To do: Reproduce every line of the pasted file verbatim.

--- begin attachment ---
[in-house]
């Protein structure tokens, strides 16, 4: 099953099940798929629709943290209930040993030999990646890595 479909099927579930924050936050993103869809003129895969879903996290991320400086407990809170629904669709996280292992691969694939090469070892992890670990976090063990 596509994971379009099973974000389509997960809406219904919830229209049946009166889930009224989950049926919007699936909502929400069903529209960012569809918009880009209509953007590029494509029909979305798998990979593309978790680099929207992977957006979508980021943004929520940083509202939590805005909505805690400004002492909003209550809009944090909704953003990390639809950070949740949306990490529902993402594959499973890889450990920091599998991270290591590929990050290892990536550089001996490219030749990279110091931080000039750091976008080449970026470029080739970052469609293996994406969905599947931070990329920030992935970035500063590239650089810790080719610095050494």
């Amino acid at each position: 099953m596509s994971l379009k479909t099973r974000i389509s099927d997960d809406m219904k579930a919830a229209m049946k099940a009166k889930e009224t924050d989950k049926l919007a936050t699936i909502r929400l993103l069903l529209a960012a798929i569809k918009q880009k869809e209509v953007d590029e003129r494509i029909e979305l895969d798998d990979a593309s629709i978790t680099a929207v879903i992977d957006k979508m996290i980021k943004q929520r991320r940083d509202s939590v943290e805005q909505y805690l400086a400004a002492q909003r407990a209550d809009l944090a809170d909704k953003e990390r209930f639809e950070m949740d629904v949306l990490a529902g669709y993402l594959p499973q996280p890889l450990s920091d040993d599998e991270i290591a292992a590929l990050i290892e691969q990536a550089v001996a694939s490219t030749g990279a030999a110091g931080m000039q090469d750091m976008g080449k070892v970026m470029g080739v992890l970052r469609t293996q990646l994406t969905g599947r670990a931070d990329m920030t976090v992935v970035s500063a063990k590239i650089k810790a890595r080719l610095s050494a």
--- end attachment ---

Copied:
[in-house]
């Protein structure tokens, strides 16, 4: 099953099940798929629709943290209930040993030999990646890595 479909099927579930924050936050993103869809003129895969879903996290991320400086407990809170629904669709996280292992691969694939090469070892992890670990976090063990 596509994971379009099973974000389509997960809406219904919830229209049946009166889930009224989950049926919007699936909502929400069903529209960012569809918009880009209509953007590029494509029909979305798998990979593309978790680099929207992977957006979508980021943004929520940083509202939590805005909505805690400004002492909003209550809009944090909704953003990390639809950070949740949306990490529902993402594959499973890889450990920091599998991270290591590929990050290892990536550089001996490219030749990279110091931080000039750091976008080449970026470029080739970052469609293996994406969905599947931070990329920030992935970035500063590239650089810790080719610095050494």
């Amino acid at each position: 099953m596509s994971l379009k479909t099973r974000i389509s099927d997960d809406m219904k579930a919830a229209m049946k099940a009166k889930e009224t924050d989950k049926l919007a936050t699936i909502r929400l993103l069903l529209a960012a798929i569809k918009q880009k869809e209509v953007d590029e003129r494509i029909e979305l895969d798998d990979a593309s629709i978790t680099a929207v879903i992977d957006k979508m996290i980021k943004q929520r991320r940083d509202s939590v943290e805005q909505y805690l400086a400004a002492q909003r407990a209550d809009l944090a809170d909704k953003e990390r209930f639809e950070m949740d629904v949306l990490a529902g669709y993402l594959p499973q996280p890889l450990s920091d040993d599998e991270i290591a292992a590929l990050i290892e691969q990536a550089v001996a694939s490219t030749g990279a030999a110091g931080m000039q090469d750091m976008g080449k070892v970026m470029g080739v992890l970052r469609t293996q990646l994406t969905g599947r670990a931070d990329m920030t976090v992935v970035s500063a063990k590239i650089k810790a890595r080719l610095s050494a």